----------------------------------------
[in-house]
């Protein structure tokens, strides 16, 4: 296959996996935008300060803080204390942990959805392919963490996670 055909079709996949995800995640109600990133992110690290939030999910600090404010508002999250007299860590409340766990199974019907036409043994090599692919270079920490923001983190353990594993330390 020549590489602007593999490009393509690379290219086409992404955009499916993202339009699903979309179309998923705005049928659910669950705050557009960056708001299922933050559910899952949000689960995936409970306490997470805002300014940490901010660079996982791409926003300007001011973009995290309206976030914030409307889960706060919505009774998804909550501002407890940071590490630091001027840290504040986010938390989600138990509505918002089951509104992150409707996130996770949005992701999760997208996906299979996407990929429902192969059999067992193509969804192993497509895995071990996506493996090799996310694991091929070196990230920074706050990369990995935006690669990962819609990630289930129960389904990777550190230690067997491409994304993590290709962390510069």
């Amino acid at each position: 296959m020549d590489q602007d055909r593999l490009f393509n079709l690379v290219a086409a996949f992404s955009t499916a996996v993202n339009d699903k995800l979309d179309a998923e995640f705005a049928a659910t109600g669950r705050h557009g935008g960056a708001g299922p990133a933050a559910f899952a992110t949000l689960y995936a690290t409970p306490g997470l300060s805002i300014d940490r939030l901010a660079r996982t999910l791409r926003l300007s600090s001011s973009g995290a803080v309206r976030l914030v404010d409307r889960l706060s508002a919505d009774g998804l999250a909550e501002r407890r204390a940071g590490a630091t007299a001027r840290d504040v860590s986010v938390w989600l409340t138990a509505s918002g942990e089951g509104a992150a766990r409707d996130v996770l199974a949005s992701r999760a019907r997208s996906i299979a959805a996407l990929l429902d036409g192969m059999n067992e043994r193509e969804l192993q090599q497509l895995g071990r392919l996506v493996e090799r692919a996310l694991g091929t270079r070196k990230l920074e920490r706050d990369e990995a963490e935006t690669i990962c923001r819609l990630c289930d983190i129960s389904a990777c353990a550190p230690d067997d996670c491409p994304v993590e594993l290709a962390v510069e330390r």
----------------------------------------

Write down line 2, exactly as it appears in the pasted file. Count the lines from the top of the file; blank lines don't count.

């Protein structure tokens, strides 16, 4: 296959996996935008300060803080204390942990959805392919963490996670 055909079709996949995800995640109600990133992110690290939030999910600090404010508002999250007299860590409340766990199974019907036409043994090599692919270079920490923001983190353990594993330390 020549590489602007593999490009393509690379290219086409992404955009499916993202339009699903979309179309998923705005049928659910669950705050557009960056708001299922933050559910899952949000689960995936409970306490997470805002300014940490901010660079996982791409926003300007001011973009995290309206976030914030409307889960706060919505009774998804909550501002407890940071590490630091001027840290504040986010938390989600138990509505918002089951509104992150409707996130996770949005992701999760997208996906299979996407990929429902192969059999067992193509969804192993497509895995071990996506493996090799996310694991091929070196990230920074706050990369990995935006690669990962819609990630289930129960389904990777550190230690067997491409994304993590290709962390510069």